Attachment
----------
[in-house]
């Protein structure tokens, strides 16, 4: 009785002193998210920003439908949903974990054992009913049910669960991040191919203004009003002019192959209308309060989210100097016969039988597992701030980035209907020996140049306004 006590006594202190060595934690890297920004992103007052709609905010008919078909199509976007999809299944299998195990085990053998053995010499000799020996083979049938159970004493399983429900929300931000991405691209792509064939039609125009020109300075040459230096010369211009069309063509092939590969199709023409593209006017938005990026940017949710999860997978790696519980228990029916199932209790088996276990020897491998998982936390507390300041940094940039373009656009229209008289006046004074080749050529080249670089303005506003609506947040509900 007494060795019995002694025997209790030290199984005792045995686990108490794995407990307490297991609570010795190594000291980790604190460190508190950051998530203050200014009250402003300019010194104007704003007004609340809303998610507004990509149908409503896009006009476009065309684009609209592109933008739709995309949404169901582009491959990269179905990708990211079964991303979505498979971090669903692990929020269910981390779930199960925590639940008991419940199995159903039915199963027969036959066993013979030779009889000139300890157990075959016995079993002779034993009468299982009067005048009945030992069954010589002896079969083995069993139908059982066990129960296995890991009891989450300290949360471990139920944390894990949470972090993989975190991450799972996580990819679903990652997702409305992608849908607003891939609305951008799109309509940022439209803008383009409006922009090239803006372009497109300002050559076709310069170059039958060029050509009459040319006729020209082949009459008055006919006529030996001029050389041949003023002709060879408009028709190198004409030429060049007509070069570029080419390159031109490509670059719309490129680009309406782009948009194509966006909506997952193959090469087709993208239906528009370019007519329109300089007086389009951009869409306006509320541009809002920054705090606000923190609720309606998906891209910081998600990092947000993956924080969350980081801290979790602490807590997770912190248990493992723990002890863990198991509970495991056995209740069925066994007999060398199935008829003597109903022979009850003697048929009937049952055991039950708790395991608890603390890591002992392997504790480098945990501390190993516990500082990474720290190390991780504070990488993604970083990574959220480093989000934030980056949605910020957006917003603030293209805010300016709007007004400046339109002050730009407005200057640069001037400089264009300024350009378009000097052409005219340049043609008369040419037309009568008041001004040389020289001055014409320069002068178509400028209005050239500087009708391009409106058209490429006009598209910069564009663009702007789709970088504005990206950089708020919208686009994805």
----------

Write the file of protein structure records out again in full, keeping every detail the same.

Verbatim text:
[in-house]
């Protein structure tokens, strides 16, 4: 009785002193998210920003439908949903974990054992009913049910669960991040191919203004009003002019192959209308309060989210100097016969039988597992701030980035209907020996140049306004 006590006594202190060595934690890297920004992103007052709609905010008919078909199509976007999809299944299998195990085990053998053995010499000799020996083979049938159970004493399983429900929300931000991405691209792509064939039609125009020109300075040459230096010369211009069309063509092939590969199709023409593209006017938005990026940017949710999860997978790696519980228990029916199932209790088996276990020897491998998982936390507390300041940094940039373009656009229209008289006046004074080749050529080249670089303005506003609506947040509900 007494060795019995002694025997209790030290199984005792045995686990108490794995407990307490297991609570010795190594000291980790604190460190508190950051998530203050200014009250402003300019010194104007704003007004609340809303998610507004990509149908409503896009006009476009065309684009609209592109933008739709995309949404169901582009491959990269179905990708990211079964991303979505498979971090669903692990929020269910981390779930199960925590639940008991419940199995159903039915199963027969036959066993013979030779009889000139300890157990075959016995079993002779034993009468299982009067005048009945030992069954010589002896079969083995069993139908059982066990129960296995890991009891989450300290949360471990139920944390894990949470972090993989975190991450799972996580990819679903990652997702409305992608849908607003891939609305951008799109309509940022439209803008383009409006922009090239803006372009497109300002050559076709310069170059039958060029050509009459040319006729020209082949009459008055006919006529030996001029050389041949003023002709060879408009028709190198004409030429060049007509070069570029080419390159031109490509670059719309490129680009309406782009948009194509966006909506997952193959090469087709993208239906528009370019007519329109300089007086389009951009869409306006509320541009809002920054705090606000923190609720309606998906891209910081998600990092947000993956924080969350980081801290979790602490807590997770912190248990493992723990002890863990198991509970495991056995209740069925066994007999060398199935008829003597109903022979009850003697048929009937049952055991039950708790395991608890603390890591002992392997504790480098945990501390190993516990500082990474720290190390991780504070990488993604970083990574959220480093989000934030980056949605910020957006917003603030293209805010300016709007007004400046339109002050730009407005200057640069001037400089264009300024350009378009000097052409005219340049043609008369040419037309009568008041001004040389020289001055014409320069002068178509400028209005050239500087009708391009409106058209490429006009598209910069564009663009702007789709970088504005990206950089708020919208686009994805």